Looking to the Past to Understand the Future of Climate Change
A 15-Million-Year-Old Sedimentary Deposit in an Ancient Idaho Lakebed May Help Us Prepare for the Next 20–30 Years
In the past 100 years, “we’ve experienced more drastic climate change than any other human has ever experienced. There’s no analogy in human society,” says Hong Yang, the 2022–2023 William and Flora Hewlett Foundation Fellow. Since we cannot consult a historical record to see how past humans adapted to climate change, we turn instead to the geological one.
One of the few glimpses the Earth offers of what our warming future could look like comes to us via 15-million-year-old sedimentary rocks and fossils found at a geological research site near the small town of Clarkia, Idaho (population less than 336). These layers of rock preserve a record of a time when atmospheric CO2 levels were very similar to where they will likely be in the next 20–30 years if we don’t control the current rate of greenhouse gas emissions.
Yang went to college in Wuhan, China, and studied geology. “At the time, we were taught that we needed coal and petroleum deposits and gas fields for energy, but few people realized that burning fossil fuels creates emissions that cause climate change. As an earth scientist, I would have never dreamed something that in the past has happened over millions of years [climate change] could happen in the span of a lifetime,” says Yang, adding that it’s only in the past 10 or so years that scientists realized just how fast the rate of change is.
Harvard Radcliffe Institute: How and why did you first become interested in studying climate change?
Hong Yang: As an earth scientist, studying long-term climate change has always been a part of my profession. But the Clarkia site I’m working on gave me a fresh look at the rate and impact of climate change in the short term. When the site was discovered in the 1970s, it was significant geologically because it contains some beautifully preserved fossils and a suite of biomolecules like no other site. But only quite recently did we realize that the site may hold keys to understanding the near future of climate change. We recently dated volcanic ash embedded in sedimentary rocks that are around 15 million years old—a geological period known as the Miocene Climate Optimum. We were able to reconstruct that the CO2 level at this time was around 500–550 parts per million (PPM). That is roughly double the preindustrial level [preindustrial CO2 was around 280 PPM] but close to where we will be in the next few decades if we don’t control the current rate of emissions. And because the site is a lake deposit, we were able to demonstrate its annual resolution, giving us an unprecedented, high-resolution climate record of an ancient past with a near-future CO2 level. Essentially, it offers an “imaginary” picture of what this type of climate change—and associated ecological impacts—looks like.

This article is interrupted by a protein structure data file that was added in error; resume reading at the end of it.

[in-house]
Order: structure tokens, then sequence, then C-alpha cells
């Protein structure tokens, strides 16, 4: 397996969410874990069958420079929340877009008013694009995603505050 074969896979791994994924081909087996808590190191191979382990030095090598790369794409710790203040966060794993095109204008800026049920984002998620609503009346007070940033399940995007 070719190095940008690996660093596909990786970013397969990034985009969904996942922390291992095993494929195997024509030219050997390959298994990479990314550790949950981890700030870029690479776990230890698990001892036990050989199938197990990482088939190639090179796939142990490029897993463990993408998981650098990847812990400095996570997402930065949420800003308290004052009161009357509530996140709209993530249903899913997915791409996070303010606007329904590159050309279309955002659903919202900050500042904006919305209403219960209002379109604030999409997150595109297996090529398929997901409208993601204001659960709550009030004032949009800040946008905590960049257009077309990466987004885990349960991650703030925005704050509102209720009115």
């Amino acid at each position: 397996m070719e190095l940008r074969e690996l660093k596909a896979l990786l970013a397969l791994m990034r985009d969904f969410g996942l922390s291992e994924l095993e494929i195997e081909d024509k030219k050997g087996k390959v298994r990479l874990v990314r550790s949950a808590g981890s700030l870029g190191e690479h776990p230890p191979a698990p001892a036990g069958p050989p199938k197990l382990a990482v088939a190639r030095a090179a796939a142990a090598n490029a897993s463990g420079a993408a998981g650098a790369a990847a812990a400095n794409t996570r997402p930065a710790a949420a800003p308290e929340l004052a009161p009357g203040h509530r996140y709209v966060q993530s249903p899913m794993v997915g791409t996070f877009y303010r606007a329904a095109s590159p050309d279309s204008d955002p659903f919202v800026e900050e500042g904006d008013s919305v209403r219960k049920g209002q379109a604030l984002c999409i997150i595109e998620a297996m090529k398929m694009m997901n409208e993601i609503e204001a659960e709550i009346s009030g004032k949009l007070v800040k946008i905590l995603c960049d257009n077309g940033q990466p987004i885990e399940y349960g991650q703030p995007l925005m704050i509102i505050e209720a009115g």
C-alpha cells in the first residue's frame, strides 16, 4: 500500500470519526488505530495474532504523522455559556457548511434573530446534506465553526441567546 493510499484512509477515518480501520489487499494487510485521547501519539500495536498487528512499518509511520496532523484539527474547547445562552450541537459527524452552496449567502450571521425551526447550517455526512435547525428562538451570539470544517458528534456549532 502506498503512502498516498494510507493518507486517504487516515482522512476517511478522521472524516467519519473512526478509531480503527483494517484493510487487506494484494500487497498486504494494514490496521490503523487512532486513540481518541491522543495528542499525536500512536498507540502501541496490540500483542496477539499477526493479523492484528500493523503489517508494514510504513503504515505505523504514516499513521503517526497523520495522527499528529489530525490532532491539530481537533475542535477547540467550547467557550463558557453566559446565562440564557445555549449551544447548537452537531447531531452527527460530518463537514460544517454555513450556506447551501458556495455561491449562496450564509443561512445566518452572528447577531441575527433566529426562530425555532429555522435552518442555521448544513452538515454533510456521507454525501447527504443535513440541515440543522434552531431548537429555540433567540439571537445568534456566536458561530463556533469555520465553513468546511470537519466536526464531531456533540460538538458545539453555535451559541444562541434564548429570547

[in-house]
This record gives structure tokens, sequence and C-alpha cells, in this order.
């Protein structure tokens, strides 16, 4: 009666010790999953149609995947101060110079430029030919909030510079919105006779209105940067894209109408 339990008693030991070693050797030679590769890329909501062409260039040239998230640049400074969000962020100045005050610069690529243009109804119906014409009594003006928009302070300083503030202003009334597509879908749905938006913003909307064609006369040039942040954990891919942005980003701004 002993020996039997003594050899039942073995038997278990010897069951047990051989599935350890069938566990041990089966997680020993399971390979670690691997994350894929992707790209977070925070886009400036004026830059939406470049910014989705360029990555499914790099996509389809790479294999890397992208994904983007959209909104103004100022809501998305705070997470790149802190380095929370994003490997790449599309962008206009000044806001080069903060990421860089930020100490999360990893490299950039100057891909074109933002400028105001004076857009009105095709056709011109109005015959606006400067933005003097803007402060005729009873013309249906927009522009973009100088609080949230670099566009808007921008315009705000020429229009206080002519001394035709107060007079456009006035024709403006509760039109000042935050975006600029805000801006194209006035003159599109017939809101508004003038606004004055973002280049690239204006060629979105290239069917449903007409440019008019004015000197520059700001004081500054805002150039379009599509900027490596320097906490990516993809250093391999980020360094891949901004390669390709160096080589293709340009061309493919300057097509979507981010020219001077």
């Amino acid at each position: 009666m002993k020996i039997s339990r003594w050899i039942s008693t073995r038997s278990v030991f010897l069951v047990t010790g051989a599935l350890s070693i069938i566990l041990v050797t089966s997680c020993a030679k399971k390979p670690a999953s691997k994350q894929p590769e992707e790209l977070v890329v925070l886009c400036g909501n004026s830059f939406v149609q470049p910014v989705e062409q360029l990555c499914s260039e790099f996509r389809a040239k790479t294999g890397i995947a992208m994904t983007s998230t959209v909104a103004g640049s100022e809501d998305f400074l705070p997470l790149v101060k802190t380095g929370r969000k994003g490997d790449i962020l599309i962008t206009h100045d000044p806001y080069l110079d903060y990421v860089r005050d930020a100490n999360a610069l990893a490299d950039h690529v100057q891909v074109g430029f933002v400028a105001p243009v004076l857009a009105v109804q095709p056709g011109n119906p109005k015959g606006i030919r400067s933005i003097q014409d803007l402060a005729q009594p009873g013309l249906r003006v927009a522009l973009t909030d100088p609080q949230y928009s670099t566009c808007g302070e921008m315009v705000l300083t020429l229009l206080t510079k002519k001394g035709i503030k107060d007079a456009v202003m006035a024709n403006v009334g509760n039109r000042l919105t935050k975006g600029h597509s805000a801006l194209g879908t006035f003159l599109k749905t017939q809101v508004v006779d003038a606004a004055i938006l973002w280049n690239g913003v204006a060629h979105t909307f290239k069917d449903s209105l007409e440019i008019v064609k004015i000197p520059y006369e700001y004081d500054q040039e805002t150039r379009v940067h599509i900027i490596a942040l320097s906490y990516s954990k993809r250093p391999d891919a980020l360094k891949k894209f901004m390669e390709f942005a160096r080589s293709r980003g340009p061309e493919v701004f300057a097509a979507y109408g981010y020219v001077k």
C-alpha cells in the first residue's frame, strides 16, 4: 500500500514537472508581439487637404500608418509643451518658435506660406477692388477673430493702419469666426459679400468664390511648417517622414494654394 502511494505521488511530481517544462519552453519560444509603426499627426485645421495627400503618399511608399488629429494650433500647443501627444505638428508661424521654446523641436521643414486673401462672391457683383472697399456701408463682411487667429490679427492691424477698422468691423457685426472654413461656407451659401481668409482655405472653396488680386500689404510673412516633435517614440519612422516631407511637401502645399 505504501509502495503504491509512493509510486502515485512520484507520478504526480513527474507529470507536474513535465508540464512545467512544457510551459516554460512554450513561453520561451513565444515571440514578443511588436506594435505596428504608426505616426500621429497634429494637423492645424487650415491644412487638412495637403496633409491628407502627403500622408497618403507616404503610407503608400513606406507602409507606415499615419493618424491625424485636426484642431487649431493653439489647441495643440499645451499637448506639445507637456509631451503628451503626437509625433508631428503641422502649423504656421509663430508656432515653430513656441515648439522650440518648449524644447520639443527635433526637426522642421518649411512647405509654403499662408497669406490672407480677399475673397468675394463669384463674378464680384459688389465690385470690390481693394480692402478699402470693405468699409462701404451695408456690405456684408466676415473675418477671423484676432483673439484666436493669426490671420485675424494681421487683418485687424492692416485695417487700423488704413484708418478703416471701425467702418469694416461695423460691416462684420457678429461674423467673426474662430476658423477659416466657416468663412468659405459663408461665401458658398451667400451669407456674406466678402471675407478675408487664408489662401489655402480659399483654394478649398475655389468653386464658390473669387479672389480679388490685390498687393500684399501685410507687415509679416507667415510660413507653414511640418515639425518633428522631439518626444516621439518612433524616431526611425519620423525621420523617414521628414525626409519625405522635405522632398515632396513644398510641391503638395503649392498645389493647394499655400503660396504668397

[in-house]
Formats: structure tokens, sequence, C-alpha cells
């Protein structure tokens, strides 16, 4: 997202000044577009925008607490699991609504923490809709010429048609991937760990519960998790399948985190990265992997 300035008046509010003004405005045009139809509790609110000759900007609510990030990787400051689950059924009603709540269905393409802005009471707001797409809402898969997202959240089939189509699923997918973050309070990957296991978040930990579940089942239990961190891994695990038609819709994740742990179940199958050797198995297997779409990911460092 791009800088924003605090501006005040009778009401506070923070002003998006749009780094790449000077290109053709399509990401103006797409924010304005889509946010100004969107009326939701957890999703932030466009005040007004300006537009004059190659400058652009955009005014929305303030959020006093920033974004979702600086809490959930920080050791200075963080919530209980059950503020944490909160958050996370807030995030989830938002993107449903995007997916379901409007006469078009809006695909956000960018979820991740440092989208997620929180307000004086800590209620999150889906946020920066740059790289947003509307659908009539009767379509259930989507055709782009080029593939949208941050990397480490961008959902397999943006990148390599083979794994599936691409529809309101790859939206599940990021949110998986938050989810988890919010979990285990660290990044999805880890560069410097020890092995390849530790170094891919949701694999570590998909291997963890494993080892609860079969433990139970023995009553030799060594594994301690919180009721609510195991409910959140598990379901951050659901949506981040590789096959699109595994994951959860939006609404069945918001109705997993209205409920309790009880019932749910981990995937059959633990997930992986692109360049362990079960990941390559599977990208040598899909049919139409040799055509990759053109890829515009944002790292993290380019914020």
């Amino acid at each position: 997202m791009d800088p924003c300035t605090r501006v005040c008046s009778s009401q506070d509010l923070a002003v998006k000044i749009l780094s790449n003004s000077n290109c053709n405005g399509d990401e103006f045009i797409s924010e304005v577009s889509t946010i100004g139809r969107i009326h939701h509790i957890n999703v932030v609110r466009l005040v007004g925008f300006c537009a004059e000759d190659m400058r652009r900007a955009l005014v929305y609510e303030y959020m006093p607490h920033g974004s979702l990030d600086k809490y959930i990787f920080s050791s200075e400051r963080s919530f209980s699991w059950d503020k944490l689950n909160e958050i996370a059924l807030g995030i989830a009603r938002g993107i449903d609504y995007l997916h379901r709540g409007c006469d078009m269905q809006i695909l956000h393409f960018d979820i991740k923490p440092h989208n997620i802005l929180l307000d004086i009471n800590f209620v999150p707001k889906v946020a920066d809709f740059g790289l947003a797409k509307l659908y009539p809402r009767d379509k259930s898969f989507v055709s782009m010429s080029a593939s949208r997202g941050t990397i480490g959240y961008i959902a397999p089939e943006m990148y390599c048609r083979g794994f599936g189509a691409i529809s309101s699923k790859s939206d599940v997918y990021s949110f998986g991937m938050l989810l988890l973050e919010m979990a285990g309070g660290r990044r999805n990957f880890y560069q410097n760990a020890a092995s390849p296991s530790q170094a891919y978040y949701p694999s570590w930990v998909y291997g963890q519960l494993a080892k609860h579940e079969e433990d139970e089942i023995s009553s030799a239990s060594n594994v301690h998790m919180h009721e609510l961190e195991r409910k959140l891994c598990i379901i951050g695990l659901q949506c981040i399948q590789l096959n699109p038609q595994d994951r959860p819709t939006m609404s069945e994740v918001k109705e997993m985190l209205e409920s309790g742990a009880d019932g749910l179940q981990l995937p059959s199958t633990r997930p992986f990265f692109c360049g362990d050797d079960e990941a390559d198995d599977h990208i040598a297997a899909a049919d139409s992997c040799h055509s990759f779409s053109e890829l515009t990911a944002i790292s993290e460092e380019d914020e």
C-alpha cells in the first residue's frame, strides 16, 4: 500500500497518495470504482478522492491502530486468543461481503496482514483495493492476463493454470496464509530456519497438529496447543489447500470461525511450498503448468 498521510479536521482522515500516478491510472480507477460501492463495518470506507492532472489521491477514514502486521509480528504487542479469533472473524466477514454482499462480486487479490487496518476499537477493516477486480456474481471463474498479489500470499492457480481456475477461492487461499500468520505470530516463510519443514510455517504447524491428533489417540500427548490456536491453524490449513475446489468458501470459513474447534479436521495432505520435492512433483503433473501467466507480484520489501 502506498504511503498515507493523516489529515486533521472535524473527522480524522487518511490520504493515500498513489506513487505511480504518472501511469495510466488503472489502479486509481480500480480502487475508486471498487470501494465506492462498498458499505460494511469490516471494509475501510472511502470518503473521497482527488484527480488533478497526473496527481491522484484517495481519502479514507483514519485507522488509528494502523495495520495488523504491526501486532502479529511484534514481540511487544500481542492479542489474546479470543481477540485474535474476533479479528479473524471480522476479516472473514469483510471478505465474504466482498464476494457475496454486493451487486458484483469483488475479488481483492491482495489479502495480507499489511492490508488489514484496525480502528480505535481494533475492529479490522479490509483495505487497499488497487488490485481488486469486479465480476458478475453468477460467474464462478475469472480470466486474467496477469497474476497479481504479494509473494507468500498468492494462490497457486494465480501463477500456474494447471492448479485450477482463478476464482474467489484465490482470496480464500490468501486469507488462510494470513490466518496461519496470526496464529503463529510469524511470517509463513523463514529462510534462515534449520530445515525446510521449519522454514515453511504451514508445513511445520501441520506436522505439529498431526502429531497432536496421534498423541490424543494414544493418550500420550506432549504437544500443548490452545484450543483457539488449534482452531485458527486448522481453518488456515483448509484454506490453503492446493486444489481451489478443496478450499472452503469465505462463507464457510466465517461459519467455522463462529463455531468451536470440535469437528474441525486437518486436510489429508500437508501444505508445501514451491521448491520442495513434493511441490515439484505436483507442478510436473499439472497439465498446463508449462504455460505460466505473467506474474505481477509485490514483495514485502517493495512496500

HRI: Could you describe in more detail the work that you are doing at Radcliffe?
HY: My Radcliffe project has two components. The first one is scientific: continuing to work on the geological site that I mentioned. As part of a prior National Science Foundation–funded project, we looked at temperatures and CO2 changes during the Miocene Climate Optimum. Now, we’re focused on figuring out the role of another very important greenhouse gas, methane. We’re collaborating with Ann Pearson, who is a former Radcliffe fellow and now the chair of the Harvard Department of Earth and Planetary Sciences, and we have student Radcliffe Research Partners in the lab working on sediments from the Clarkia site.
The second aspect of my project is educational. I am working with another Radcliffe Research Partner to explore how to best convey scientific information [about climate change]. Our current plan is to interview climate change education leaders and experts in the Harvard community and survey Harvard students. The question we are investigating is, “What kind of intellectual capacity or competency regarding climate change do college students, regardless of their majors, need in order to make sound arguments and to adapt to the new climate environment?” I’m also trying to collaborate with artists to visualize the impact of climate change based on what we’ve learned from the geological record. I haven’t identified a particular format yet but, later this month, I have artists coming from Ohio to visit me so we can brainstorm.
HRI: Based on what you’ve seen in your research, what kinds of changes resulting from high CO2 levels can we expect in the next 20–30 years?
HY: What we’ve seen at our site, which offers insight into a scenario that is likely (but we hope to avoid) in the near future, is that the global temperature was about five or six degrees Celsius warmer. Scientists believe that this warming period was caused by greenhouse gases emitted during volcanic eruptions. As a result of higher global temperatures, there was either an absence of Arctic ice or very little of it, and without the Arctic ice, the Earth system changed a lot. The sea level was about two meters higher. There was also a shift of vegetation about 20 degrees North.